These neighbourhoods are mostly seen as a mass of people, where the data has quantitative nature. By producing qualitative research, the standardised Soviet blocks create stories and deeper understanding behind them. Due to covid-19 all research is being planned remotely and has additional value as a case study of ethnographic research in times of pandemic.
Please detail the plans you have for the further development, promotion and/or implementation of your concept/idea, with a particular attention to the initiatives to be taken before May 2022
Until now the theoretical research has been written and reviewed by project supervisor Sanna Lehtinen (Doctor of Philosophy, Aalto University). Currently, two households from Laumas microdistricts have agreed on participation in this project and have had the first remote interview about the photovoice process. Photovoice includes a pre-interview explaining what needs to be captured, following up within 2 week time to discuss developed photographs and hearing the stories behind them.
June (2021): The second interview with each household member discussing the pictures they have taken. Releasing a web page where the process of this project will be shared in the form of blog posts. The main aim is to open up the possibility for discussion on everydayness in microdistricts.
July - August: Analysis on the ethnographic research pilot version, improving photovoice process for post-soviet neighbourhood resident inclusion. After promotion of the project and first outcomes, choosing three more households to run the research the second time.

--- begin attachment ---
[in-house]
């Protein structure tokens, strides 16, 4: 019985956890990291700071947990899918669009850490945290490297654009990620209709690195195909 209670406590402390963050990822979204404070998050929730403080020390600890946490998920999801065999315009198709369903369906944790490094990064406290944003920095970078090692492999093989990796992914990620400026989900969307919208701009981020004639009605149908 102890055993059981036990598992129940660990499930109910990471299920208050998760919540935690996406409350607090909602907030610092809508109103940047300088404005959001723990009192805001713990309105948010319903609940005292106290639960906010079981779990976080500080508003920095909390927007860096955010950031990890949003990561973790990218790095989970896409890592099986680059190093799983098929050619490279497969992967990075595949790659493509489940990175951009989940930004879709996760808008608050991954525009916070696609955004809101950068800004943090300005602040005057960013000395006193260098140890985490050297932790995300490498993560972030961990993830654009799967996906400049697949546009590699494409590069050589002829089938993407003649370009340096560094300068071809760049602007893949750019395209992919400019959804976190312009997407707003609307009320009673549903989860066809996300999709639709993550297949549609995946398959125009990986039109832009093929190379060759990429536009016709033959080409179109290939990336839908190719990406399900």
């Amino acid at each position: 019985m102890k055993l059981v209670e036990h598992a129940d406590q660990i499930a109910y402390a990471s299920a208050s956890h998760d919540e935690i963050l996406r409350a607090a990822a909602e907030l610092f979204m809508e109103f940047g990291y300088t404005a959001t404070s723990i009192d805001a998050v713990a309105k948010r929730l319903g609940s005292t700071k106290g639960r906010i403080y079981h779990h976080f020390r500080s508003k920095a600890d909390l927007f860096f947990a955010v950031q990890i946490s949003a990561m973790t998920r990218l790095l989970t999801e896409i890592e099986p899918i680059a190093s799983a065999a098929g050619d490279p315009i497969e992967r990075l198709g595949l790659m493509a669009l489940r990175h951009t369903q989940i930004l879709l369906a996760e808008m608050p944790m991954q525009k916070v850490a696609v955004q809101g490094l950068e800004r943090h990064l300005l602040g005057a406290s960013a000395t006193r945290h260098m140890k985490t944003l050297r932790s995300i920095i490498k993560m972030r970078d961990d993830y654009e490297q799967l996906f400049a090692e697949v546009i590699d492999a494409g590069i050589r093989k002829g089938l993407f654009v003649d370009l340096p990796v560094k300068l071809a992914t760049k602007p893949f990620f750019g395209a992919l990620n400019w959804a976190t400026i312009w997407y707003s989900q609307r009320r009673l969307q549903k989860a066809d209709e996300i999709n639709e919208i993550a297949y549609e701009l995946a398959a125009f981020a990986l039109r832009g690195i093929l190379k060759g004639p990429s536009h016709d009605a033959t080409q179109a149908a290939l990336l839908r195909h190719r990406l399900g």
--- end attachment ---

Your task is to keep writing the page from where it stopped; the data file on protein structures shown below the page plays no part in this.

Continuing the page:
September: Photo and in-depth interview transcript analysis. Interview with the municipality of Liepaja; sharing the ethnographic research outcomes with the municipality.
October: Submitting research project as a final thesis for MA in Urban Studies and Planning at the University of Helsinki.
November: Presenting results of the research “Aesthetics of boredom: post-soviet neighbourhood preservation”. Sharing results on a web page “Aesthetics of Boredom”.
December: Presentation for all interested students from University of Helsinki and Aalto university in collaboration with student organisation Mesta Ry.
January - March (2022): Looking for opportunities to collaborate with local schools and the municipality in Liepaja, Latvia (research outcomes presented in a form of exhibition/presentation);
The project outcome would work as a beginning for further research that can expand in a variety of forms, for instance, installations.
By ticking this box, you declare that all the information provided in this form is factually correct, that the proposed concept/idea has not been proposed for the New European Bauhaus Rising Stars Awards more than once in the same category.